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Chesterton House

A Center for Christian Studies at Cornell


Aristotle, in his Poetics, describes the classic literary hero falling from greatness when a tragic flaw is exposed. The story, then, is the struggle to reclaim the heights, wiser and nobler than before. This is the stuff of legends from Ulysses to Hamlet to Darth Vader.

Our appreciation for heroes in everyday life has been renewed by the tragedy suffered on 9/11. Many are singing praises and wreathing accolades to fire fighters, police officers, and ordinary Joes who have risked and given their lives in acts of impulsive courage and selfless daring.

Who are your heroes? What does it take to be a hero? Could you be a hero?

In Unbreakable M. Night Shyamalan takes this important, personal, and epic theme and tells a story much in the same style and tone of his blockbuster sensation, The Sixth Sense. David Dunn, thoughtfully and honestly portrayed by Bruce Willis, is a guard for a local security company. He is struggling to find his place in the world as a husband, father, and man. Elijah Price, played with riveting intensity by Samuel Jackson, is a collector of classic comic books. He is known as "Mr Glass" by those who know of his rare disease that makes bones fragile and brittle. The two men meet after David is the sole survivor of a commuter train derailment - he walks away from the heaps of steaming wreckage without a scratch. Yet both men are deeply broken, and long for a place to belong and call home.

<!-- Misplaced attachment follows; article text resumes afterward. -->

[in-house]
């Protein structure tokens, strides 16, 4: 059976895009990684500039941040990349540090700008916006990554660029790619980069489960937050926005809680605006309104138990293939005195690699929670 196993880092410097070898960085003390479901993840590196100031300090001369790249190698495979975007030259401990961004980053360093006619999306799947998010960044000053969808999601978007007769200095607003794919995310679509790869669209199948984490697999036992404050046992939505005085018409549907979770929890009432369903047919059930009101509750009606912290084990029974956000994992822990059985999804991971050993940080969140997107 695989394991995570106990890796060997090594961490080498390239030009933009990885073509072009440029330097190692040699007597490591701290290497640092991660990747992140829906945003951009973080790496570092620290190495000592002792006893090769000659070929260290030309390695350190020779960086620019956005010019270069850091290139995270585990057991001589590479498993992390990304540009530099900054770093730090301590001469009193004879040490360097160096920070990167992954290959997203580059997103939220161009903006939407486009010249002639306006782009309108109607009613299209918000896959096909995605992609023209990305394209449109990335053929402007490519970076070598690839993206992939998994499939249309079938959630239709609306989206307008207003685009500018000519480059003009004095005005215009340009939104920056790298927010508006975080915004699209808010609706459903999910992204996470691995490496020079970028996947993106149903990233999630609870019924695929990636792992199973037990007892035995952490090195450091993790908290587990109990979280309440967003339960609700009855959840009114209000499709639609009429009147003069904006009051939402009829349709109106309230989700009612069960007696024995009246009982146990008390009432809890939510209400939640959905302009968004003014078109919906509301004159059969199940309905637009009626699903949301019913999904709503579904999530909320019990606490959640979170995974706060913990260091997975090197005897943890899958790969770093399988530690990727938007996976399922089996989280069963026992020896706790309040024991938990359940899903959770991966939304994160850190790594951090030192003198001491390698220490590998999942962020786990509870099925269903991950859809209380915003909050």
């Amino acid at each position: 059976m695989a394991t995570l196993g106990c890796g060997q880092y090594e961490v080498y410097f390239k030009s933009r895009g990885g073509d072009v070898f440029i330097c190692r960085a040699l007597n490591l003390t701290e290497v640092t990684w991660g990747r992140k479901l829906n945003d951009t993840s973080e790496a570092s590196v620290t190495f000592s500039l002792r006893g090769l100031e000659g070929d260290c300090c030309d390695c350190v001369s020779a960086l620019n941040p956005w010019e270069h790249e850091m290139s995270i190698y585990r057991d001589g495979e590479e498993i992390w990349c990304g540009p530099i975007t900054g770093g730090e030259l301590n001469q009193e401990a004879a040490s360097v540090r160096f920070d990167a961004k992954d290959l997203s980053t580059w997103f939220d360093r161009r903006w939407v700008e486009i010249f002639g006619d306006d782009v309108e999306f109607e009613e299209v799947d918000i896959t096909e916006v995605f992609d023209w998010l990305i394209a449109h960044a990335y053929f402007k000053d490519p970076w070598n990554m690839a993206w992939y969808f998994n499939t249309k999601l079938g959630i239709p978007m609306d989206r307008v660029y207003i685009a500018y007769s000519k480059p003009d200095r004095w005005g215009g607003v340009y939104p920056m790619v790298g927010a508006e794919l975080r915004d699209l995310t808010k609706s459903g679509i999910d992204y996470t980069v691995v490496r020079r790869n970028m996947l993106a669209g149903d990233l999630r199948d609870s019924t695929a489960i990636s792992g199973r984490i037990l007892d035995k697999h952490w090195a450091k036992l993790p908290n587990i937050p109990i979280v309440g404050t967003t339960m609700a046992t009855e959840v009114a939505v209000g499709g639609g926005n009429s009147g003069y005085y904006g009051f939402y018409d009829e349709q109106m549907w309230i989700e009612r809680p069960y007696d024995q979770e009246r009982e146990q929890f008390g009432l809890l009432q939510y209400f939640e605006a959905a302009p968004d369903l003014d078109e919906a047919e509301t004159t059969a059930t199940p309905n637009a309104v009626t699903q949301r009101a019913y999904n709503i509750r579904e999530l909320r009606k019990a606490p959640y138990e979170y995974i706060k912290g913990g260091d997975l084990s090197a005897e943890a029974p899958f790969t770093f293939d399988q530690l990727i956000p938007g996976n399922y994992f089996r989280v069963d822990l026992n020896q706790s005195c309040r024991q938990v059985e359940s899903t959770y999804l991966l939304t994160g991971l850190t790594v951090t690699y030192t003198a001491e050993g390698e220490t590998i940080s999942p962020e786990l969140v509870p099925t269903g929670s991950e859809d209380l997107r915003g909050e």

The story unfolds as Elijah observes, "Real life doesn't fit into little boxes that were drawn for it." He muses intently about the possibility that our lives are connected to some larger reality, the greatness and the idealism that survives only in comic book heroes and villains. Shyamalan gives us a compelling and deliberate character study of flawed individuals with astonishing gifts. Superbly crafted and photographed, elegantly directly, subtle, refined, puzzling, personal, mysterious - Unbreakable invites us to think about what it means to be noble, to know the satisfaction of being valued by someone else, of donning even for a moment the mask and cape of our favorite superhero.

-Steve Froehlich